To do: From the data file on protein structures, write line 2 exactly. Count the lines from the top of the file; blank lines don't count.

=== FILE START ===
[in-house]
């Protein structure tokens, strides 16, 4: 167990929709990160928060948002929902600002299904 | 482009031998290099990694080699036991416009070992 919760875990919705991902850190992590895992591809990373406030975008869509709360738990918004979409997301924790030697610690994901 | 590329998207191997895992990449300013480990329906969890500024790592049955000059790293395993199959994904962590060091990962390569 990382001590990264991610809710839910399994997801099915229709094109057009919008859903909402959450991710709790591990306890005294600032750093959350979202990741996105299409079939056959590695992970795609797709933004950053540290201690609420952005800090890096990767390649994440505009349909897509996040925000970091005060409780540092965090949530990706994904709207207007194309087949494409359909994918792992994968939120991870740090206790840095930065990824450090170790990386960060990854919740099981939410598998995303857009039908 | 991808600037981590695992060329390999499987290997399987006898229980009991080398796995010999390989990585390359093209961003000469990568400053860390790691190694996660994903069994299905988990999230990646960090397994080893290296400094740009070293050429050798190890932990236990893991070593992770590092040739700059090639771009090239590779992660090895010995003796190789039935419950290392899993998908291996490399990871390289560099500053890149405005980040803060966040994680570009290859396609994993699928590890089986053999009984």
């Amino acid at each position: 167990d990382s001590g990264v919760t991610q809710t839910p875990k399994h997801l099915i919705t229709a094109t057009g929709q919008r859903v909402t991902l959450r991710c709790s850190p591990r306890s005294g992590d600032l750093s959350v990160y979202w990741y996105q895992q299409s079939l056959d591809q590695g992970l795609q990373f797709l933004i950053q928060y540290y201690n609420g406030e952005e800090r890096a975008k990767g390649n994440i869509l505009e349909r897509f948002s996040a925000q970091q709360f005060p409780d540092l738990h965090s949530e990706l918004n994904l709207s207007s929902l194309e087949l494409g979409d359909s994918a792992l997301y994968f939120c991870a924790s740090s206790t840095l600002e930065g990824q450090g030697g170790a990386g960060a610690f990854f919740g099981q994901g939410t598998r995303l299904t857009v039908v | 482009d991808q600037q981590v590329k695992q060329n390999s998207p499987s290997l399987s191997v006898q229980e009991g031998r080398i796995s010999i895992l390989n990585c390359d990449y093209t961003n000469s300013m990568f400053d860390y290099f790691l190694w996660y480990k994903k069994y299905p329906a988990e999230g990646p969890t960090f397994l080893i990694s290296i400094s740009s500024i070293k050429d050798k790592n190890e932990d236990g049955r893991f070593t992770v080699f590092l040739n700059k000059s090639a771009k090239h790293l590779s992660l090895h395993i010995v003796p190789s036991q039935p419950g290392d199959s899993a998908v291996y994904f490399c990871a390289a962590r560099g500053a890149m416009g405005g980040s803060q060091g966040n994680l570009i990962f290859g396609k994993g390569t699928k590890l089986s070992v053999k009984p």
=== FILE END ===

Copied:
């Protein structure tokens, strides 16, 4: 167990929709990160928060948002929902600002299904 | 482009031998290099990694080699036991416009070992 919760875990919705991902850190992590895992591809990373406030975008869509709360738990918004979409997301924790030697610690994901 | 590329998207191997895992990449300013480990329906969890500024790592049955000059790293395993199959994904962590060091990962390569 990382001590990264991610809710839910399994997801099915229709094109057009919008859903909402959450991710709790591990306890005294600032750093959350979202990741996105299409079939056959590695992970795609797709933004950053540290201690609420952005800090890096990767390649994440505009349909897509996040925000970091005060409780540092965090949530990706994904709207207007194309087949494409359909994918792992994968939120991870740090206790840095930065990824450090170790990386960060990854919740099981939410598998995303857009039908 | 991808600037981590695992060329390999499987290997399987006898229980009991080398796995010999390989990585390359093209961003000469990568400053860390790691190694996660994903069994299905988990999230990646960090397994080893290296400094740009070293050429050798190890932990236990893991070593992770590092040739700059090639771009090239590779992660090895010995003796190789039935419950290392899993998908291996490399990871390289560099500053890149405005980040803060966040994680570009290859396609994993699928590890089986053999009984």